Yellow Eyes: Is it Jaundice or Prominent Pingueculas or Pterygia

Yellow Eyes: Is it Jaundice or Prominent Pingueculas or Pterygia

A Patient from India asked:
I have yellow eyes what should I do?

Please send us photo first. It could be jaundice or very noticeable pingueculas or pterygium: the work up for each is very different.  If Jaundice, you need to have liver function tests, check for hepatitis & urine test for bilirubin, which indicates that conjugated hyperbilirubinemia is present. 


These patients have true jaundice with yellow sclera (the white wall of the eyeball).

The word “jaundice” comes from the French word jaune, which means yellow. Jaundice is a yellowish staining of the skin, sclera, and mucous membranes by bilirubin, a yellow-orange bile pigment. Bilirubin is formed by a breakdown product of heme rings, usually from metabolized red blood cells. The discoloration typically is detected clinically once the serum bilirubin level rises above 3 mg per dL (51.3 μper L).
Jaundice is not a common presenting complaint in adults. When present, it may indicate a serious problem.
The classic definition of jaundice is a serum bilirubin level greater than 2.5 to 3 mg per dL (42.8 to 51.3 μper L) in conjunction with a clinical picture of yellow skin and sclera. Bilirubin metabolism takes place in three phases—prehepatic, intrahepatic, and posthepatic, thus we usually classify jaundice as to where the defect is.  See below for more details.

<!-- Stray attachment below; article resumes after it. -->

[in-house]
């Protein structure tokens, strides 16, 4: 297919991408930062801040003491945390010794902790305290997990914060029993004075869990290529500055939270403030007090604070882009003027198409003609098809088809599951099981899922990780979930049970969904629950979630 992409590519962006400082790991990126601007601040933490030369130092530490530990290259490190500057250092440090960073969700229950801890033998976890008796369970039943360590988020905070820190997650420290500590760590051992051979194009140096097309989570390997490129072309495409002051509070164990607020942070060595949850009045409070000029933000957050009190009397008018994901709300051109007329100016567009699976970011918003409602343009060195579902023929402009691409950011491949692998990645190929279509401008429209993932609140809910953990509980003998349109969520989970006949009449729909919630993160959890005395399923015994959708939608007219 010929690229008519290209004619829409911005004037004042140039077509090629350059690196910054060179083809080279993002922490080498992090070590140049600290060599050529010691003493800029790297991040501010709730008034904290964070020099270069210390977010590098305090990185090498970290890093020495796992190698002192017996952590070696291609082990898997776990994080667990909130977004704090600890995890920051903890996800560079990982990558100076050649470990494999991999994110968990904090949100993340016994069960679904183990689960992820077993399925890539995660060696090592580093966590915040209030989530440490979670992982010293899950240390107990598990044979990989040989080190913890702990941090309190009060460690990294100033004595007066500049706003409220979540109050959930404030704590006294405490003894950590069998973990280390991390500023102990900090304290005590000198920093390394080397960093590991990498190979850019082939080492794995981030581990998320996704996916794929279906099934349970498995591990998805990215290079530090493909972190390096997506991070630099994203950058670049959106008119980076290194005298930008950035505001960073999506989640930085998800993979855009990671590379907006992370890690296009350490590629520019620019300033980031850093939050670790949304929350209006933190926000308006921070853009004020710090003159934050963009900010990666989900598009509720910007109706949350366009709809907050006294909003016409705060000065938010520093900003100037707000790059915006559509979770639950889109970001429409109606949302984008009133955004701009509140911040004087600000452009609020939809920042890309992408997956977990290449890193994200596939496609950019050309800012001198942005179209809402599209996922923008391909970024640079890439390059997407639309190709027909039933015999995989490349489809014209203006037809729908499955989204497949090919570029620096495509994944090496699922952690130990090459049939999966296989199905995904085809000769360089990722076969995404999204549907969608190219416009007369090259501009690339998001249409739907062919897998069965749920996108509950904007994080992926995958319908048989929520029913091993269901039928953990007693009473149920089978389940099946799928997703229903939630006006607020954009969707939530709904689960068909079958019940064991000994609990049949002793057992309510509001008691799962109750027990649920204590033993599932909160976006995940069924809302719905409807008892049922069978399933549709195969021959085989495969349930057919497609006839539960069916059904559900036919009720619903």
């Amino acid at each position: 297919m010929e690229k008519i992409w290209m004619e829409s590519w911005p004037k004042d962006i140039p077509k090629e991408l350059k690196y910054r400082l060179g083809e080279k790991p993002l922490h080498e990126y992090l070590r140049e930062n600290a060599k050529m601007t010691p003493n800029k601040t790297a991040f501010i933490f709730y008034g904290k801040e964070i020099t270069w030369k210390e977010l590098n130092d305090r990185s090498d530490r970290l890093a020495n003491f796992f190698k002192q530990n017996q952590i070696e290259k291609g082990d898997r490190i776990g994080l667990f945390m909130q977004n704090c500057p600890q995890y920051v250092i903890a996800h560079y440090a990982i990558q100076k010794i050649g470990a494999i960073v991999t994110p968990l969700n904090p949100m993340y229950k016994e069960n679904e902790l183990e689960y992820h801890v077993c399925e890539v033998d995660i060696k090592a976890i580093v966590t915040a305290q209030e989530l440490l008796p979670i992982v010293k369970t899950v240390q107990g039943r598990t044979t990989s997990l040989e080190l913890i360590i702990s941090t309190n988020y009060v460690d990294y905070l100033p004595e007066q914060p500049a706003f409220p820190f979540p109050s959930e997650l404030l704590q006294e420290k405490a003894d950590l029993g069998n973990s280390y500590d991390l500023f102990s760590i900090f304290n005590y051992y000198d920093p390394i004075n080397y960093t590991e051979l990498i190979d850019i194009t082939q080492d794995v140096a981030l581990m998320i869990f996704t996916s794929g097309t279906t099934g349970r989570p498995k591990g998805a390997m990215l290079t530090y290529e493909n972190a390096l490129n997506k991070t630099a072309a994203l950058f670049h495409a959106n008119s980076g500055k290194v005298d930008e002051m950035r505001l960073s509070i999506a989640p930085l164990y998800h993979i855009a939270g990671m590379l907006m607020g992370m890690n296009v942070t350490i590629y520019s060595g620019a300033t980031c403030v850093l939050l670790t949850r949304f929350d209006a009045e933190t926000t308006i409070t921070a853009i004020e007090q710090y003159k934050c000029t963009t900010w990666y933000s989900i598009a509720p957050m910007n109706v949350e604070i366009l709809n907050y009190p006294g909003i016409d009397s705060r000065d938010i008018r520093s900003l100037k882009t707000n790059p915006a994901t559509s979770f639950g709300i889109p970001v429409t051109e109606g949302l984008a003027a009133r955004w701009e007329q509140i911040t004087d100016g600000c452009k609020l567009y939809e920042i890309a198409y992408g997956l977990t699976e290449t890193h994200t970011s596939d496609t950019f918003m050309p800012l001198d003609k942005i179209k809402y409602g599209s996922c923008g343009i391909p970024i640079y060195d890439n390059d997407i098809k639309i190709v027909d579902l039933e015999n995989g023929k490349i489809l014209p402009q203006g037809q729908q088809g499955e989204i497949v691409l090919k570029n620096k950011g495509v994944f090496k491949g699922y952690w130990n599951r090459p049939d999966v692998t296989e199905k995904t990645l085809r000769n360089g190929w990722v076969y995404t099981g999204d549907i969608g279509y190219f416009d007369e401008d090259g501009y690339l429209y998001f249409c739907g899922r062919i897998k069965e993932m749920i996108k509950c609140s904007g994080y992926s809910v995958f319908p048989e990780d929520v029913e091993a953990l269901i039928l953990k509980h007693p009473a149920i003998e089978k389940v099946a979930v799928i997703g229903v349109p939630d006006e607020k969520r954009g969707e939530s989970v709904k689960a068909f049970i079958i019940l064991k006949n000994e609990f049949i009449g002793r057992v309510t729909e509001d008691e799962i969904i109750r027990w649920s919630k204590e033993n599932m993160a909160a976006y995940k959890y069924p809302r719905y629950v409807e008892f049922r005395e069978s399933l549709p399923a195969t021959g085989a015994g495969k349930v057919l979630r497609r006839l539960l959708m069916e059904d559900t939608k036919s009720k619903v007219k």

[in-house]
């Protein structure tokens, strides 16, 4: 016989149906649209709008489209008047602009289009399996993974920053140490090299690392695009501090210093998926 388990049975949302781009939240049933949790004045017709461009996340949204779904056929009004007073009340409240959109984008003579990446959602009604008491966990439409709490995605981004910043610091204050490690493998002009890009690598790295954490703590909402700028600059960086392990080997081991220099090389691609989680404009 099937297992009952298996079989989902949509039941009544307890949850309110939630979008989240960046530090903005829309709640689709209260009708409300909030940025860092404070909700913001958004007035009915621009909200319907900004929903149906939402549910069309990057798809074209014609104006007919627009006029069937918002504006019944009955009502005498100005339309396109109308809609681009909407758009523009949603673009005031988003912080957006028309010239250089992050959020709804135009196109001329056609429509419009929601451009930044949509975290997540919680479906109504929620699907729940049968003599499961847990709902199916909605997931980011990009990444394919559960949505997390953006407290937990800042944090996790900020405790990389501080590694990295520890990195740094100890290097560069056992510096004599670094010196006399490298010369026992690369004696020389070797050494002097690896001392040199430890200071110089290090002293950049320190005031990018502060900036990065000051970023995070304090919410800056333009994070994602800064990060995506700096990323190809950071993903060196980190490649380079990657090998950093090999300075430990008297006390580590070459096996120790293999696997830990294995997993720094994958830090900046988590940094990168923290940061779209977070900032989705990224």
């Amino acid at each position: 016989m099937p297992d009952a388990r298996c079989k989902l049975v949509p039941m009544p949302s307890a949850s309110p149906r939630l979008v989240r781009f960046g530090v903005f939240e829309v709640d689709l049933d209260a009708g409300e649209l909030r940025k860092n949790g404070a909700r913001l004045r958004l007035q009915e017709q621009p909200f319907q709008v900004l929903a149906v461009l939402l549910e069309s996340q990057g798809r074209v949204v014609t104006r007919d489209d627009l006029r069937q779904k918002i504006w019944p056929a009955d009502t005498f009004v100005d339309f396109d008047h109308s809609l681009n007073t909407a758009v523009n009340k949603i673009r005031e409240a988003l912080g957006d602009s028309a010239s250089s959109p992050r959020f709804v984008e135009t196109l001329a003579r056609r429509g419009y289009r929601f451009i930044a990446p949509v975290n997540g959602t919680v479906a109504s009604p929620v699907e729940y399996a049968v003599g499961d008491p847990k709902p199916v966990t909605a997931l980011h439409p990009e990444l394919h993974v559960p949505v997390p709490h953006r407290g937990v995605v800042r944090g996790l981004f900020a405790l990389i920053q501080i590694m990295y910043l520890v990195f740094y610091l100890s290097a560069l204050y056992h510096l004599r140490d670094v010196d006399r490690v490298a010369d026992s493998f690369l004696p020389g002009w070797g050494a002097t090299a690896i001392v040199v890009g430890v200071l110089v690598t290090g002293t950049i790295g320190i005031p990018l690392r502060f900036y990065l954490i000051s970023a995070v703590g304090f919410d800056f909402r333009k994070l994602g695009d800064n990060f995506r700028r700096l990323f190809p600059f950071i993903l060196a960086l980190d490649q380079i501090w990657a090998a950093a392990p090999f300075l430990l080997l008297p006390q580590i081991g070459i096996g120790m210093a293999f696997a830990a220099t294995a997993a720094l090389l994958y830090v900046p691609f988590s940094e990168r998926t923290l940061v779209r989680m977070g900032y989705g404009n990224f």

Sandra Lora Cremers, MD, FACS

These patients below have yellowing of the growth on the conjunctiva (the usually clear covering of the white part of the eye called the sclera).

The last photo above has a pinguecula near the nose on the left & near the temple area on the right but fluorescein drops were placed so a thin layer of yellow is seen along the lid margin. 

This patient below has a pterygium which can sometimes have a yellow tinge to it. A pterygium is an abnormal growth onto the surface of the eye (cornea: the window of the eye) coming from the conjunctiva (the usually clear tissue covering the white part of the eye).

The Differential Diagnosis of Jaundice is best classified by location: Hepatic means liver.
1. prehepatic
2. intrahepatic
3. posthepatic 
1. Prehepatic causes of jaundice include:
a. hemolysis and hematoma resorption, which lead to elevated levels of unconjugated (indirect) bilirubin. 
2. Intrahepatic disorders can lead to unconjugated or conjugated hyperbilirubinemia. The conjugated (direct) bilirubin level is often elevated by 
a. alcohol, 
b. infectious hepatitis, 
c. drug reactions, and 
d. autoimmune disorders. 
3. Posthepatic disorders also can cause conjugated hyperbilirubinemia. 
a. Gallstone formation is the most common and benign posthepatic process that causes jaundice; b. biliary tract infection, 
d. malignancies. 

Work Up:
1. urine test for bilirubin, which indicates that conjugated hyperbilirubinemia is present. 
2. complete blood count 
3. Liver function tests
4. Hepatitis A, B, C titiers
If all negative, get:
6. abdominal imaging by ultrasonography or computed tomographic scanning. 
Rarely may need:
7. more invasive procedures such as cholangiography or
8. liver biopsy may be needed to arrive at a diagnosis.

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